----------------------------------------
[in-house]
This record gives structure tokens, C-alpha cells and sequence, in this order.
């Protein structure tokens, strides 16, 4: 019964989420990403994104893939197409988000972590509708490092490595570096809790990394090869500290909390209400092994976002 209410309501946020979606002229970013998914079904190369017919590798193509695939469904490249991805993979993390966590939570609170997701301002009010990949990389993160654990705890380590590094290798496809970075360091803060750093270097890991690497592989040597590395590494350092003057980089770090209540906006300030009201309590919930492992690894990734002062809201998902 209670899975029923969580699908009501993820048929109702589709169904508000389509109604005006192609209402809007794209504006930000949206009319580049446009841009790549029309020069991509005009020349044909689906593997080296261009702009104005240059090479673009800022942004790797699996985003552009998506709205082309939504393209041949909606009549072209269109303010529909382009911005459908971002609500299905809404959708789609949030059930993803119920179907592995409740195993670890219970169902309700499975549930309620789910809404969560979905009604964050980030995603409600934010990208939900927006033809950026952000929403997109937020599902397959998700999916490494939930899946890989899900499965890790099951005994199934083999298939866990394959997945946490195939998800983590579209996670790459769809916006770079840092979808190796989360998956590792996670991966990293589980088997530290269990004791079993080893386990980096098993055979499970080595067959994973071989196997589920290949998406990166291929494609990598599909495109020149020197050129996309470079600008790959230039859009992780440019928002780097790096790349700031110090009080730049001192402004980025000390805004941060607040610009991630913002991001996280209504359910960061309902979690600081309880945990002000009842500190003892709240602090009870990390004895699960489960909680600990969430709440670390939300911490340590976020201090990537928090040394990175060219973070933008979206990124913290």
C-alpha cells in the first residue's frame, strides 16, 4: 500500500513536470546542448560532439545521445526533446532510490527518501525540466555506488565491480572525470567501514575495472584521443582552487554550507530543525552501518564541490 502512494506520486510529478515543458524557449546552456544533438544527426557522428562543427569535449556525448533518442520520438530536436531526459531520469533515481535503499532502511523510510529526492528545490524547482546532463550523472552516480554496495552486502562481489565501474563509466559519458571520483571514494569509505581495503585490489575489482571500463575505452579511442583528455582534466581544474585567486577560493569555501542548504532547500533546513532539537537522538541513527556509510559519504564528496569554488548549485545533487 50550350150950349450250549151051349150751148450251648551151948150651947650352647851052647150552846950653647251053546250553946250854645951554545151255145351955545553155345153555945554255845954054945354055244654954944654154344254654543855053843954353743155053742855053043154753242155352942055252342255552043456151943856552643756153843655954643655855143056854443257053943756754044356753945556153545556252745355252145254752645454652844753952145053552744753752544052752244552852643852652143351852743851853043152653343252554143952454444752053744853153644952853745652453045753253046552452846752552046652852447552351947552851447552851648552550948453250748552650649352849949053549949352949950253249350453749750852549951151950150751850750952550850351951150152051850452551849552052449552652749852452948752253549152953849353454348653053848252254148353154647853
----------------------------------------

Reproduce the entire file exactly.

[in-house]
This record gives structure tokens, C-alpha cells and sequence, in this order.
């Protein structure tokens, strides 16, 4: 019964989420990403994104893939197409988000972590509708490092490595570096809790990394090869500290909390209400092994976002 209410309501946020979606002229970013998914079904190369017919590798193509695939469904490249991805993979993390966590939570609170997701301002009010990949990389993160654990705890380590590094290798496809970075360091803060750093270097890991690497592989040597590395590494350092003057980089770090209540906006300030009201309590919930492992690894990734002062809201998902 209670899975029923969580699908009501993820048929109702589709169904508000389509109604005006192609209402809007794209504006930000949206009319580049446009841009790549029309020069991509005009020349044909689906593997080296261009702009104005240059090479673009800022942004790797699996985003552009998506709205082309939504393209041949909606009549072209269109303010529909382009911005459908971002609500299905809404959708789609949030059930993803119920179907592995409740195993670890219970169902309700499975549930309620789910809404969560979905009604964050980030995603409600934010990208939900927006033809950026952000929403997109937020599902397959998700999916490494939930899946890989899900499965890790099951005994199934083999298939866990394959997945946490195939998800983590579209996670790459769809916006770079840092979808190796989360998956590792996670991966990293589980088997530290269990004791079993080893386990980096098993055979499970080595067959994973071989196997589920290949998406990166291929494609990598599909495109020149020197050129996309470079600008790959230039859009992780440019928002780097790096790349700031110090009080730049001192402004980025000390805004941060607040610009991630913002991001996280209504359910960061309902979690600081309880945990002000009842500190003892709240602090009870990390004895699960489960909680600990969430709440670390939300911490340590976020201090990537928090040394990175060219973070933008979206990124913290």
C-alpha cells in the first residue's frame, strides 16, 4: 500500500513536470546542448560532439545521445526533446532510490527518501525540466555506488565491480572525470567501514575495472584521443582552487554550507530543525552501518564541490 502512494506520486510529478515543458524557449546552456544533438544527426557522428562543427569535449556525448533518442520520438530536436531526459531520469533515481535503499532502511523510510529526492528545490524547482546532463550523472552516480554496495552486502562481489565501474563509466559519458571520483571514494569509505581495503585490489575489482571500463575505452579511442583528455582534466581544474585567486577560493569555501542548504532547500533546513532539537537522538541513527556509510559519504564528496569554488548549485545533487 50550350150950349450250549151051349150751148450251648551151948150651947650352647851052647150552846950653647251053546250553946250854645951554545151255145351955545553155345153555945554255845954054945354055244654954944654154344254654543855053843954353743155053742855053043154753242155352942055252342255552043456151943856552643756153843655954643655855143056854443257053943756754044356753945556153545556252745355252145254752645454652844753952145053552744753752544052752244552852643852652143351852743851853043152653343252554143952454444752053744853153644952853745652453045753253046552452846752552046652852447552351947552851447552851648552550948453250748552650649352849949053549949352949950253249350453749750852549951151950150751850750952550850351951150152051850452551849552052449552652749852452948752253549152953849353454348653053848252254148353154647853